Kings Worthy services
|Road:||A33 Winchester Bypass|
(Google Maps link)
|Services type:||Two sites located between junctions, with no public connection between them.|
A former independent garage dating back to the 1940s is not remarkably unique. Kings Worthy is a little bit different.
The A33 Winchester Bypass opened in 1940, and was ground-breaking in that it was one of the first rural dual carriageways in the country, relieving the narrow streets of Winchester long before the idea of a motorway had settled down.
Now the villages of Kings Worthy, Abbotts Barton and St Cross no longer benefitted from the trade the A33 brought, a pair of garages were set up either side of the new bypass, at its northern end. Complete with a pair of (badly-designed in modern terms) slip roads and only accessible from the new road, this is perhaps the oldest example of something which clearly resembles the concept of a motorway service area.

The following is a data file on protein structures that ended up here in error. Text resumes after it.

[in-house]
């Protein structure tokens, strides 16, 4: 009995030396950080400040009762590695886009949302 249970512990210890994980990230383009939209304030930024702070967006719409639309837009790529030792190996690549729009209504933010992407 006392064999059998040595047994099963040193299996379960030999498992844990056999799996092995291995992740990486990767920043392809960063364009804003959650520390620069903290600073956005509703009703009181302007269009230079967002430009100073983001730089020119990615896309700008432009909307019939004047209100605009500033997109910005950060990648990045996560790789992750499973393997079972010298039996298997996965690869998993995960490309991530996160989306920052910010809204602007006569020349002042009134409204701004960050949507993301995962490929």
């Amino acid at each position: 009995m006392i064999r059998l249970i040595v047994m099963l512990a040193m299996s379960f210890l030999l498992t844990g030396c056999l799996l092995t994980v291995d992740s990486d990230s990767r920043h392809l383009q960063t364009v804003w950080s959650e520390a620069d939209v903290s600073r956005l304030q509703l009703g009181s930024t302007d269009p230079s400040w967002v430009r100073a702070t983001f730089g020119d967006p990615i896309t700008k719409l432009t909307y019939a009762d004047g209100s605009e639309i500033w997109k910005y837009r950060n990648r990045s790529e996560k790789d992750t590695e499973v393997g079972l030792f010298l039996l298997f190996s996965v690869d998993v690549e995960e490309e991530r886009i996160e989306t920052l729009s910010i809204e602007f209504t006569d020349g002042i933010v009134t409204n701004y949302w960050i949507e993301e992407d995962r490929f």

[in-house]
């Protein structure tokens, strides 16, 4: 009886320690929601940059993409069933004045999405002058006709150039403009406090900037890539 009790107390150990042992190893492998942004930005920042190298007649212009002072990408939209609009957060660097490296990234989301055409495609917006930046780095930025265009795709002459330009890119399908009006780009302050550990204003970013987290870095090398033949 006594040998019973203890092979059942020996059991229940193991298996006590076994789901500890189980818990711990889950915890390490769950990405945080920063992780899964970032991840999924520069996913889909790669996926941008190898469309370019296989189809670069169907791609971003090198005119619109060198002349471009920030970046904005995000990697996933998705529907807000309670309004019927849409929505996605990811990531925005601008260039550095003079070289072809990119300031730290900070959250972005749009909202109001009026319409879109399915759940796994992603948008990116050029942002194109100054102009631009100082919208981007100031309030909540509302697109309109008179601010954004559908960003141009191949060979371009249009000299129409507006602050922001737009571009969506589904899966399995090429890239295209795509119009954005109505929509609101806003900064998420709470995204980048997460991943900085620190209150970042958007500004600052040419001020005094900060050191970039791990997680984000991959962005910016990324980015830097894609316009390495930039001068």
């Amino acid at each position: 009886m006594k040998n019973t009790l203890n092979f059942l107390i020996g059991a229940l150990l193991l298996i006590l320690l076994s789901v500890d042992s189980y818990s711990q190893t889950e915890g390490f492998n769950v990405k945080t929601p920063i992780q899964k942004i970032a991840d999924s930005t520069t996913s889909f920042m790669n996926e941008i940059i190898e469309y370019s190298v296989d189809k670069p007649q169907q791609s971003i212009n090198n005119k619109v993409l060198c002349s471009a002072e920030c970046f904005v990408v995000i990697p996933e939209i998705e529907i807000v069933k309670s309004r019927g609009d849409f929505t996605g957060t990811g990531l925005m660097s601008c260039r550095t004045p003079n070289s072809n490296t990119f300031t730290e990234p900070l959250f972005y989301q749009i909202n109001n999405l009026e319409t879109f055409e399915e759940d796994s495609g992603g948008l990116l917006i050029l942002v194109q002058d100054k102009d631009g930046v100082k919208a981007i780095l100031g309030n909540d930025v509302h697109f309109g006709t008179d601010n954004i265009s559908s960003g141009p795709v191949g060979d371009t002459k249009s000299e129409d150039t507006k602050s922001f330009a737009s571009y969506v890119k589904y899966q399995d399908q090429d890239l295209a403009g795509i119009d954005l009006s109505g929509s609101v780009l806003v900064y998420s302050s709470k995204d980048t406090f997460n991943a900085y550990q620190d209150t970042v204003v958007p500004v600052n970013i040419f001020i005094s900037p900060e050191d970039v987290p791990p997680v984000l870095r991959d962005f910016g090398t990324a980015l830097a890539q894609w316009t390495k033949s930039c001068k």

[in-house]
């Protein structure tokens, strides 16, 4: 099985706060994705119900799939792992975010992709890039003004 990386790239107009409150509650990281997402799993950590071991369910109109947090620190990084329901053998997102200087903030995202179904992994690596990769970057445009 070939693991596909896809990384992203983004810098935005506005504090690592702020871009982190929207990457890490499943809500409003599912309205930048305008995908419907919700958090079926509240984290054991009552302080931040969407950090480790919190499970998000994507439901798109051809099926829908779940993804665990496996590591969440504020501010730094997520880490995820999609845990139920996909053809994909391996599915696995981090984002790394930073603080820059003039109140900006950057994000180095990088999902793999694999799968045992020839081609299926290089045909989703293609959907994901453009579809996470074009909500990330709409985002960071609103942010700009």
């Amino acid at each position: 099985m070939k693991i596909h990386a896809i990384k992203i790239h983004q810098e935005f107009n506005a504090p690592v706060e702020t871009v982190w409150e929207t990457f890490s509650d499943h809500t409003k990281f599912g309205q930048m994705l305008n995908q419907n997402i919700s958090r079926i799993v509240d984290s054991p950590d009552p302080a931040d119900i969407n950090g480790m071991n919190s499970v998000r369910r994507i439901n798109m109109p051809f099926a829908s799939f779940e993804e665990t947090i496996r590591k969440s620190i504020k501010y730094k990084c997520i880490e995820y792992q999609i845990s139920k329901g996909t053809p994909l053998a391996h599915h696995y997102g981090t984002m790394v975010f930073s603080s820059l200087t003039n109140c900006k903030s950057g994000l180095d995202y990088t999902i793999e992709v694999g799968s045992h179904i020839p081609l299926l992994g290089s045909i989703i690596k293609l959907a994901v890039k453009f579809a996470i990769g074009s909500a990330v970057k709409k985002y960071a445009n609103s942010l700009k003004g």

The location of the garages was chosen because to the south the A33 still disappeared into Chandler's Ford, whereas the road north of here was quite rural.
The garages opened in 1946 and grew as passing trade increased, including a small single-storey service building.
By the 1980s, the A34 was starting to improve the point where a lot of traffic heading north was starting to use it, and in 1985 it gained a large service area at Sutton Scotney. Meanwhile, the northern end of the A33 where the garages were situated was itself bypassed by the new M3 in 1986. After many years, that new section of the M3 gained a replacement service area at Winchester.
At this point the garages closed and were demolished, and their large concrete apron was later grassed over (southbound) and re-developed for business (northbound). The northbound entry and exit slips are still in use today, by a local firm.